Ernest Tubb: The Texas Troubadour
Truth is, I know next to nothing about Ernest Tubb. I should, of course, and so the arrival of this 456-page opus from Ronnie Pugh, who spends his days as head of reference at the Country Music Foundation, seemed a good start.
Ernest Tubb is all that last sentence suggests: comprehensive, well-researched, and a good start. Only a start, though, for despite Pugh’s obvious passion for the music, one is no closer to knowing Tubb at the end of the book — nor to hearing his music; the reader is (perhaps understandably) assumed to know the songs, and so Pugh is sparing of adjectives — than one was at the beginning.
From the beginning, it seems a curious pairing. Pugh writes in his preface of “…a belief instilled by my old-school Methodist parents, that decent people do not smoke or drink. It pains me to go into a nightclub to hear a country singer, though on rare occasions I have done it.” Obviously he’s aware of the paradox: a Southern Republican writing about a lifelong Texas Democrat, a teetotaling Methodist writing about a former bar owner, beer distributor, and honky tonk hero. But it does set an odd tone.
Ernest Tubb covers the singer’s career from birth to death, and in some detail (there’s a 76-page sessionography at the end), tracing hard-scrabble days in San Antonio and environs, his befriending by Jimmie Rodgers’ widow, his success on jukeboxes, his arrival at the Grand Ole Opry, the opening of the Ernest Tubb Record Shop, his great road bands, his sad decline. Because much of this is drawn from oral histories and clippings, Pugh wisely cites conflicting versions of key stories.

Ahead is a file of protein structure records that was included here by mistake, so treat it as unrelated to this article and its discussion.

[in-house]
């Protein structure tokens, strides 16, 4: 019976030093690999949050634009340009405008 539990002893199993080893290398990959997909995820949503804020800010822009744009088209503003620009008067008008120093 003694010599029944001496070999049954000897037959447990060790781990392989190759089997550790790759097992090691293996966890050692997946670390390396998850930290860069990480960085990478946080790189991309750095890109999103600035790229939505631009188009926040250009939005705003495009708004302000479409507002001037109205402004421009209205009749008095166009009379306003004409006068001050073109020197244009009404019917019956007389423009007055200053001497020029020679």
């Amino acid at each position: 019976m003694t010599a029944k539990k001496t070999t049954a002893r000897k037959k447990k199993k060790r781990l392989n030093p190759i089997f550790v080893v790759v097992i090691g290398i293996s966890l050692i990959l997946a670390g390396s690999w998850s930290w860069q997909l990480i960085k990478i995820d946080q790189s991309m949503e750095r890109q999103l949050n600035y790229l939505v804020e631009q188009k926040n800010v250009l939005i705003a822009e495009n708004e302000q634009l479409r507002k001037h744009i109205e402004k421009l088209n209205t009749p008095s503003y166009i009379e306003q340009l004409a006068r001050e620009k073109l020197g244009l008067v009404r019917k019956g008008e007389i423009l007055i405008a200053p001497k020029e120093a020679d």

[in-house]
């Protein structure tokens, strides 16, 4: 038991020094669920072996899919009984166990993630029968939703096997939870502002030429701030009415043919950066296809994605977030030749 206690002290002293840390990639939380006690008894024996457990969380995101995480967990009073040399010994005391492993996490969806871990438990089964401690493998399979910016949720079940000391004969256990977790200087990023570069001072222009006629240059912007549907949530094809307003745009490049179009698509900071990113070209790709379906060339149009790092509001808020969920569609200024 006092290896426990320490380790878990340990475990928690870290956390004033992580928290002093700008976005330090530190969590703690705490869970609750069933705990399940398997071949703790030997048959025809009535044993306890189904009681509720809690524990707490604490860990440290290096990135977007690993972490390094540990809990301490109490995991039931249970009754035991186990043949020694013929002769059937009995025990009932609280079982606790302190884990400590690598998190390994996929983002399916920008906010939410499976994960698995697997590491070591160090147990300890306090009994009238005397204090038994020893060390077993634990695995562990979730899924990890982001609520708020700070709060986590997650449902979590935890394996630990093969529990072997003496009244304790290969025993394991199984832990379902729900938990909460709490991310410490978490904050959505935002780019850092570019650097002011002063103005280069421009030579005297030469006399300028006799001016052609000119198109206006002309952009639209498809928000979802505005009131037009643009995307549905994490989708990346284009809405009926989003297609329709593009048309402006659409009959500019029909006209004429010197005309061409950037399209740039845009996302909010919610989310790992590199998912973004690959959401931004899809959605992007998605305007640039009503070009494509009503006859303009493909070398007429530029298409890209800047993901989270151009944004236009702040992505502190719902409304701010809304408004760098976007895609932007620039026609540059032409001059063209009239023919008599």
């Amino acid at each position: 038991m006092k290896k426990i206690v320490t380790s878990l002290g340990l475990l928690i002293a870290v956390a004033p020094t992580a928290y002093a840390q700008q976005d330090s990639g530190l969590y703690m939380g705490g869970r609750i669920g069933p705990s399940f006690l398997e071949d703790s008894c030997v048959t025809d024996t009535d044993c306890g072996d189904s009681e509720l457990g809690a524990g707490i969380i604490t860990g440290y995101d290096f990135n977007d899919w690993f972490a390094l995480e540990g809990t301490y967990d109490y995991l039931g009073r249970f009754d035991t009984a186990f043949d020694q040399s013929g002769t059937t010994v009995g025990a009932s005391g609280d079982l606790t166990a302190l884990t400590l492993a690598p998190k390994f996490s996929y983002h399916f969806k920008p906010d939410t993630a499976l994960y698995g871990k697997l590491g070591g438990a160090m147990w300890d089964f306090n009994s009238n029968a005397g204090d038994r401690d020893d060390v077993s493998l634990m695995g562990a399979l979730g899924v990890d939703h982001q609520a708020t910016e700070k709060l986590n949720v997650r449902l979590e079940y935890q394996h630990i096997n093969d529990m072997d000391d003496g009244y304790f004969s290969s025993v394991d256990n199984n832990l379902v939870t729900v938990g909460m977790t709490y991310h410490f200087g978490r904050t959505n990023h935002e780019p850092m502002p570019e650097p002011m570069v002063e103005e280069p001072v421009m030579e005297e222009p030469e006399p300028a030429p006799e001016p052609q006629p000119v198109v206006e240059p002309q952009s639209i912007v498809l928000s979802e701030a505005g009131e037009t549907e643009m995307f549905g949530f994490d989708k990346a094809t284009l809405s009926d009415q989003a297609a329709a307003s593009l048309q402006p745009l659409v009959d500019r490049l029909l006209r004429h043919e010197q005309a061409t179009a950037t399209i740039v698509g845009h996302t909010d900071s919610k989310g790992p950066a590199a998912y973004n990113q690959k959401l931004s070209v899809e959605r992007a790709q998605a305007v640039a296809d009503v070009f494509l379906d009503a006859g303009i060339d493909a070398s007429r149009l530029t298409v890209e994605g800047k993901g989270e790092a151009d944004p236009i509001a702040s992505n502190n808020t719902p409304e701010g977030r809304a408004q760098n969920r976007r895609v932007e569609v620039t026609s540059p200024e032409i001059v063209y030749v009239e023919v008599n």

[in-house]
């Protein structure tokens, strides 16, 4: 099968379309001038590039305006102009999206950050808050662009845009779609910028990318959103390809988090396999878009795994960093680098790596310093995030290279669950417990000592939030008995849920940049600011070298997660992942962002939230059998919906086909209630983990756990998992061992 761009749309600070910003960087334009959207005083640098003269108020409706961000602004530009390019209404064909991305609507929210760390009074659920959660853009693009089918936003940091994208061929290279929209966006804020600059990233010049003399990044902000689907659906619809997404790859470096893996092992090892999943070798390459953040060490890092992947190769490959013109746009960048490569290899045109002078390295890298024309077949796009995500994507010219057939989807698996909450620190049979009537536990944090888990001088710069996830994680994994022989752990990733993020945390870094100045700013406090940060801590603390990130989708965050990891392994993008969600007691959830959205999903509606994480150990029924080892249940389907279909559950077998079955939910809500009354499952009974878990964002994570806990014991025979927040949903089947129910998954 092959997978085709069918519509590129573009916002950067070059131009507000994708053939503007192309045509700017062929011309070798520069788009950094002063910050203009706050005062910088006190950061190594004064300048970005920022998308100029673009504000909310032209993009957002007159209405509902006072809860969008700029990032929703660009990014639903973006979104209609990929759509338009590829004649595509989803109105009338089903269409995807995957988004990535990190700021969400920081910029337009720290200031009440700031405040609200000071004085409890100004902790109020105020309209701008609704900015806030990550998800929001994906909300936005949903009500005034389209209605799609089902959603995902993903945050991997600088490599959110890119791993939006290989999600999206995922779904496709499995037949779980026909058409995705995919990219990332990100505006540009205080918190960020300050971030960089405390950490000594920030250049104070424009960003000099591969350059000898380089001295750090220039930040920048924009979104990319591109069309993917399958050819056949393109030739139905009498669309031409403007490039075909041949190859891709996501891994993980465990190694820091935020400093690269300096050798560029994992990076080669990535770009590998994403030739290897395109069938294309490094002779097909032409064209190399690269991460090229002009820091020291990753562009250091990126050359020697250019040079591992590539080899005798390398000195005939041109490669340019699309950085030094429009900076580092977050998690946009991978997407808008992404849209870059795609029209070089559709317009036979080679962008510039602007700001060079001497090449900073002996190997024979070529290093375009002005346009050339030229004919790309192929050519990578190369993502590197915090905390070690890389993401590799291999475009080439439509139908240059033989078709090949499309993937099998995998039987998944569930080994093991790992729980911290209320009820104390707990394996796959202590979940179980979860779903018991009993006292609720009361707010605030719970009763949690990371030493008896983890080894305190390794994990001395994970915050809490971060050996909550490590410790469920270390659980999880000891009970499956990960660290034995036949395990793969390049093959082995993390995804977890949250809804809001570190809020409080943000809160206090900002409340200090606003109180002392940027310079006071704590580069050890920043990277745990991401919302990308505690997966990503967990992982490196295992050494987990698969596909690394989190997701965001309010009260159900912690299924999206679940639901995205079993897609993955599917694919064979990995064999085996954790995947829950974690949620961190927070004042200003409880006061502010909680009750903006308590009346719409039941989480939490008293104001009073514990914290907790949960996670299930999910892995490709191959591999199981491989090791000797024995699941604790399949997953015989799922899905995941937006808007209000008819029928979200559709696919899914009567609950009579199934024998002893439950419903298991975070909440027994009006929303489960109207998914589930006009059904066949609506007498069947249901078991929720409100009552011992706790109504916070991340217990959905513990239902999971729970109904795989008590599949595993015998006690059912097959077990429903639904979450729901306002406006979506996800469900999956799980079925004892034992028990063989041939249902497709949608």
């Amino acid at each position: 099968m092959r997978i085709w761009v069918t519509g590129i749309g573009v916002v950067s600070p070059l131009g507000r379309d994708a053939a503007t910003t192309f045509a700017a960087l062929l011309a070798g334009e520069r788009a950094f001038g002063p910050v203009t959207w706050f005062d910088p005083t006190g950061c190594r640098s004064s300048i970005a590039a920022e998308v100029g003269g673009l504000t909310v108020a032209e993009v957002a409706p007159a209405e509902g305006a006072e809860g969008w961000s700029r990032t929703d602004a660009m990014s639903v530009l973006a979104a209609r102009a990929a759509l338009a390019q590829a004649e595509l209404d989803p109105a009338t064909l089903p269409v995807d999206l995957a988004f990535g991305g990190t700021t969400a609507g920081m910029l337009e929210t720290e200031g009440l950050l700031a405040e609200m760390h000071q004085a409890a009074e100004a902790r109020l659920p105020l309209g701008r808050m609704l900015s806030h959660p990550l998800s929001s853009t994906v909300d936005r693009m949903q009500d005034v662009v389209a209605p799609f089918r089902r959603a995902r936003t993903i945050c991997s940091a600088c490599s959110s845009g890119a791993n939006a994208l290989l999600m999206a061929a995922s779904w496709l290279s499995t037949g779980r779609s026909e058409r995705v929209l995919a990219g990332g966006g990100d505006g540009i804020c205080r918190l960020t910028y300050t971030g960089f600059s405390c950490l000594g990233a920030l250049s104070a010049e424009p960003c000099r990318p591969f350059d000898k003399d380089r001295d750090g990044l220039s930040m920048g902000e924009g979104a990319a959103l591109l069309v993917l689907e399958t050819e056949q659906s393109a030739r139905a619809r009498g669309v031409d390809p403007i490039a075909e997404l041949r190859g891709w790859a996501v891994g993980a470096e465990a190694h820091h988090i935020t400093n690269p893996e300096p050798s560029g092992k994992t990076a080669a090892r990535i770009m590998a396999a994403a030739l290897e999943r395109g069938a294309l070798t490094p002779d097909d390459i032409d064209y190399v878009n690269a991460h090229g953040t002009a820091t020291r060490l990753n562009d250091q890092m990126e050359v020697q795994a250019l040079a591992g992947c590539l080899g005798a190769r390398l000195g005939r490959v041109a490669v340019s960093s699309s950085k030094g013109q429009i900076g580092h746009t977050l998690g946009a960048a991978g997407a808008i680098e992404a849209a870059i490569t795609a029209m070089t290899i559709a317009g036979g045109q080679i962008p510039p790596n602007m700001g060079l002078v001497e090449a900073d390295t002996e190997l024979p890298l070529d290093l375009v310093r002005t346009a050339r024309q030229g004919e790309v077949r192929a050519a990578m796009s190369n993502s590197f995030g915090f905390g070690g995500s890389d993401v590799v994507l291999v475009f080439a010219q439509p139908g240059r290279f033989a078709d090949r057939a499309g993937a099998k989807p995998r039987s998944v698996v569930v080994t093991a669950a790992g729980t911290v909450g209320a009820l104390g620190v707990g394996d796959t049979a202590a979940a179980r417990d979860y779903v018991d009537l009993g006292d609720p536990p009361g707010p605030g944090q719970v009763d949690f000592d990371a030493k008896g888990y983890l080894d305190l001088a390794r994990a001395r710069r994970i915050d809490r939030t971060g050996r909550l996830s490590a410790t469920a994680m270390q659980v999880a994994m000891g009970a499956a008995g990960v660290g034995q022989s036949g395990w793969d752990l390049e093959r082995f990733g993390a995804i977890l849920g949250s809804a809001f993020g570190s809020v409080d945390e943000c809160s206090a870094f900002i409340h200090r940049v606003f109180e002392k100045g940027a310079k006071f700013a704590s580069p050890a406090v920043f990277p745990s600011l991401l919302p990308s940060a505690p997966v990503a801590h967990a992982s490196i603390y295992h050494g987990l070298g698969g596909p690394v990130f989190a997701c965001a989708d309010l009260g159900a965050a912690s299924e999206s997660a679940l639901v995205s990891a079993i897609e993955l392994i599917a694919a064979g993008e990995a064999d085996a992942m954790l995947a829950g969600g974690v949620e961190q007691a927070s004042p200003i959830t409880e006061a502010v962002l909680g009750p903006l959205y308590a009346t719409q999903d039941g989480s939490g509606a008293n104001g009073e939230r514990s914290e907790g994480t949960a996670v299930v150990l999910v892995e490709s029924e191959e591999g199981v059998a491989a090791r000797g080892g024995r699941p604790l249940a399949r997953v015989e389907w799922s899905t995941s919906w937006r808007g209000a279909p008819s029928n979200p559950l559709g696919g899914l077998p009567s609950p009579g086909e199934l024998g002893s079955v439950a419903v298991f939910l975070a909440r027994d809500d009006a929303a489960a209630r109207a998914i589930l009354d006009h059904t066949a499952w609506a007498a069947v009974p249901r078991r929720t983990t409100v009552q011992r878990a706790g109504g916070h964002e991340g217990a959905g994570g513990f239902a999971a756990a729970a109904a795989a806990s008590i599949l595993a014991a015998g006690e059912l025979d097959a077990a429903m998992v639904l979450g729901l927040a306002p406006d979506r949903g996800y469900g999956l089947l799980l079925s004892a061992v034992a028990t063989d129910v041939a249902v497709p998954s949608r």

As far as that goes, Ernest Tubb is enormously informative. But personal details — the truth of the man — rarely appear. And some questions beg answers. For example, why didn’t Ernest Tubb take some role in World War II, which seems to play a role in his life only inasmuch as it forced changes in his band? Later he toured Korea, which apparently had enormous impact on Tubb and widened his fan base. But how did he come not to serve in WWII, and why isn’t that part of this story?
Indeed, the unpleasant parts of the story are curiously placed throughout. After discussion of Tubb’s difficulty holding a band together, it finally transpires that he had a long battle with the bottle, and was prone to breaking windows and tossing hotel rooms. And loved to gamble. Now, one doesn’t wish to confuse the artist with the art, but this is biography, and in that context, one hopes to learn something about the relationship between the two. Similarly, we learn bits and pieces of his two marriages, but not nearly enough to make sense of the vicious battle over his estate.
This is not, incidentally, to argue for more Albert Goldman, nor to suggest that the only way to know public figures is by revealing their private lives. But the truth — or some form of it, anyway — seems usually to be found in the details. Dates and places are fine, helpful, important, but they want a connecting narrative thread, they want to add up to something. And, unpleasant though it may be, it seems to me inevitably the obligation of so honorable a biographer to take the risk now and again of drawing his own conclusions.